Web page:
Two atoms collide with each other while trying to board a train.

The first atom asks, "Are you alright?" "No, I lost an electron!" the other replied glumly. "You sure?" "Yes, I'm positive, he replied."

Indoor Pollution: The Dangers at Home

It is so refreshing to get back inside the house after a tiring day, leaving behind the noise, air and light pollution of the traffic. But did you know that pollution is as serious a problem indoors as it is outdoors?

The Unseen Dangers

As cities grow, buildings have become more crowded, with stuffy rooms and poor ventilation. Because of this, many pollutants get trapped in the indoor air and their concentration increases over time. Let's have a look at some pollutants.

Fossil Fuels: Whenever you cook food at home, some of the LPG gas you use escapes unburnt. LPG contains gases like hydrocarbons, carbon monoxide and nitrogen oxides. Though released in quantities that are too tiny to detect or cause immediate harm, over time these gases can accumulate due to poor ventilation. Lesser fortunate families that use kerosene or firewood face even greater dangers. These pollutants can cause asthma, heart disease and cancer.

Smoking: It is sad but true that many people smoke at home. Smoke from bidis, cigars and cigarettes contain about 4000 different compounds. Some of the dangerous ones include formaldehyde, nicotine, aromatic hydrocarbons and particulate matter. Apart from harming the smoker, people around the smoker are also affected. Smoking is a major cause of asthma, cancer and lung infections.

Volatile Substances: We use many organic chemicals around the house, school or office for various purposes, including floor cleaners, paints, disinfectants, detergents, furniture polish, and laminates. These contain compounds like formaldehyde, toluene and acetone, which evaporate at room temperature. Much of the formaldehyde indoors comes from construction materials like plywood, particle boards, and insulating foam. These substances can cause skin rashes, irritate the eyes and lead to allergies.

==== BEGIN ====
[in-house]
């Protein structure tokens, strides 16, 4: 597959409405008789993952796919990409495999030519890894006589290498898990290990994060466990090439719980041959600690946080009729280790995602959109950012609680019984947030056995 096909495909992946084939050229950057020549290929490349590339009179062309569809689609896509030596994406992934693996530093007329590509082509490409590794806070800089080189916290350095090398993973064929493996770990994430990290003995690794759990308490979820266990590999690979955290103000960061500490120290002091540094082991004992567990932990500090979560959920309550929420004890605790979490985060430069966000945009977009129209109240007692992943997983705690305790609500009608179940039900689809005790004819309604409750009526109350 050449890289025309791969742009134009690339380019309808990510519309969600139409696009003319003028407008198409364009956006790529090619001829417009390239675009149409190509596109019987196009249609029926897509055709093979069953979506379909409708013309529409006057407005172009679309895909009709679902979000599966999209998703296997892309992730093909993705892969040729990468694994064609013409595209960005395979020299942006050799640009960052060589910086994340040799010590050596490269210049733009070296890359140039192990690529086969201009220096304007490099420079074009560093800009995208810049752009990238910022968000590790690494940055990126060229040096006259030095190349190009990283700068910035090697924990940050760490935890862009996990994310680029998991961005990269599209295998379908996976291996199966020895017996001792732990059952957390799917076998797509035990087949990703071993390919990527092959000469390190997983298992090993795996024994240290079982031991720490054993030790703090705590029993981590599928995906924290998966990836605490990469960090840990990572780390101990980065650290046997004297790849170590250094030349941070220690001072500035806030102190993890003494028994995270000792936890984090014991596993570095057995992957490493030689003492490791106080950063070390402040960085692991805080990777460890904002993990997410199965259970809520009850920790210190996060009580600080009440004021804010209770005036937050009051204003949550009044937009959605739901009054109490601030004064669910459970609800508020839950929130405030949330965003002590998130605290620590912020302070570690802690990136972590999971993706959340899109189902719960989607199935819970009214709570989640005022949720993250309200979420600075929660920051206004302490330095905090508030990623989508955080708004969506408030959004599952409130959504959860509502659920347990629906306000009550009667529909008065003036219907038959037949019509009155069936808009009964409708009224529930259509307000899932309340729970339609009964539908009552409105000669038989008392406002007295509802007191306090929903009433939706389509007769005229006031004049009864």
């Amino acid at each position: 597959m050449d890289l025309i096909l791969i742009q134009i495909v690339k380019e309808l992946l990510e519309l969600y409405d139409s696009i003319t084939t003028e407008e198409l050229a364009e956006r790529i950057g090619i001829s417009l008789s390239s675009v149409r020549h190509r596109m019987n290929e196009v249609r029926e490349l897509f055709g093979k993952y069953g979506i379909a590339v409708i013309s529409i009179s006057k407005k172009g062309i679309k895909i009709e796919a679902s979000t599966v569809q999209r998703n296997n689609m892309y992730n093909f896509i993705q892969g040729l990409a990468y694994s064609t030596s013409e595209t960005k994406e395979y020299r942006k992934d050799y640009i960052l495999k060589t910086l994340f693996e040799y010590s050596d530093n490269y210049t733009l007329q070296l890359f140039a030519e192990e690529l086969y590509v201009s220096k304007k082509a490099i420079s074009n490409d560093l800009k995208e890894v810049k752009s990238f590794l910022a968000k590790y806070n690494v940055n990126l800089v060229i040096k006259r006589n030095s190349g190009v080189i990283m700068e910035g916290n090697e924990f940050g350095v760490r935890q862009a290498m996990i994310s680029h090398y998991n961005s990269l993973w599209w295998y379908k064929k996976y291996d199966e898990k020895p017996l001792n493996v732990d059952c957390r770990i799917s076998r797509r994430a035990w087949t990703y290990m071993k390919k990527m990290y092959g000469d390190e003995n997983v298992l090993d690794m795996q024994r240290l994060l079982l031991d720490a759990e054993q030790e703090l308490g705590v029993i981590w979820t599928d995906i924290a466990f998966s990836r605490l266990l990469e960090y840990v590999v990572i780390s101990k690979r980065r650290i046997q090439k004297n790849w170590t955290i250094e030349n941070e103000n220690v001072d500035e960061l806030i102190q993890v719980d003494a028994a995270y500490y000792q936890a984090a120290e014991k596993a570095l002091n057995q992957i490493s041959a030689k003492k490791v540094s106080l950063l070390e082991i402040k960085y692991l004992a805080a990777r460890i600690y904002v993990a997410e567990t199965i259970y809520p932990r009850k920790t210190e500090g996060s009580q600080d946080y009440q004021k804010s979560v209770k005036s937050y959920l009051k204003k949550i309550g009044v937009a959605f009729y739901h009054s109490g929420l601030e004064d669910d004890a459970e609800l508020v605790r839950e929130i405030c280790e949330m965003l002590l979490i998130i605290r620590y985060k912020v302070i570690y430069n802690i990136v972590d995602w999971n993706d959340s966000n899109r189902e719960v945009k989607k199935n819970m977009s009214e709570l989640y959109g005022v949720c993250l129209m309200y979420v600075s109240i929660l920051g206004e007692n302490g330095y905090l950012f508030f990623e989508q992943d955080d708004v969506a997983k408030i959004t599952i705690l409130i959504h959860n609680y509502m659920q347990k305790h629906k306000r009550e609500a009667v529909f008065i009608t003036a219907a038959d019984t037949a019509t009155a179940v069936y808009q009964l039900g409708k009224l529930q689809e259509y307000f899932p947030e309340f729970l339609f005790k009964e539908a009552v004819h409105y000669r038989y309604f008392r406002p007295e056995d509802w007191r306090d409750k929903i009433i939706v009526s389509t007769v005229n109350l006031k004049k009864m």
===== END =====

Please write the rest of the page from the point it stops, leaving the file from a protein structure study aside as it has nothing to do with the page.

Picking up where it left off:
Pollen and spores: Homes where the humidity is high (i.e. a lot of water vapour in the air) encourage the growth of fungi, moss and bacteria, which release spores into the air. These flourish in places like attics and corners that are difficult to reach and clean. House plants reared for their pretty flowers release pollen into the air. Pollen and spores cause asthma and allergies in sensitive people. Bacteria and fungi cause infections in the respiratory and digestive system.

Radioactivity: There's radioactivity all around us, because of the small quantities of uranium present in the soil. Over time this uranium decays to form radon gas, which accumulates in the house if poorly ventilated. Radon also escapes from cement, where it was originally trapped during its manufacture.

Making homes healthier

Reducing the effect of these pollutants requires just a few simple measures. Proper ventilation of the house is the best way. Every day, it pays to switch off the A/C for a few hours, open all the windows fully and switch on the exhaust fans. Don't allow anyone to hurt you or themselves by smoking indoors. When cooking food, ensure your burner burns with a bright blue flame (complete burning) rather than a flame tinged with yellow (incomplete burning).

Rather than give advice, why don't we share our tips with everyone? We invite you to post your ideas for keeping your home, office or school pollution-free. Just go over to Idea Bank and share your ideas! The best idea gets to be Idea of the Week and gets you bonus Daltoniums!

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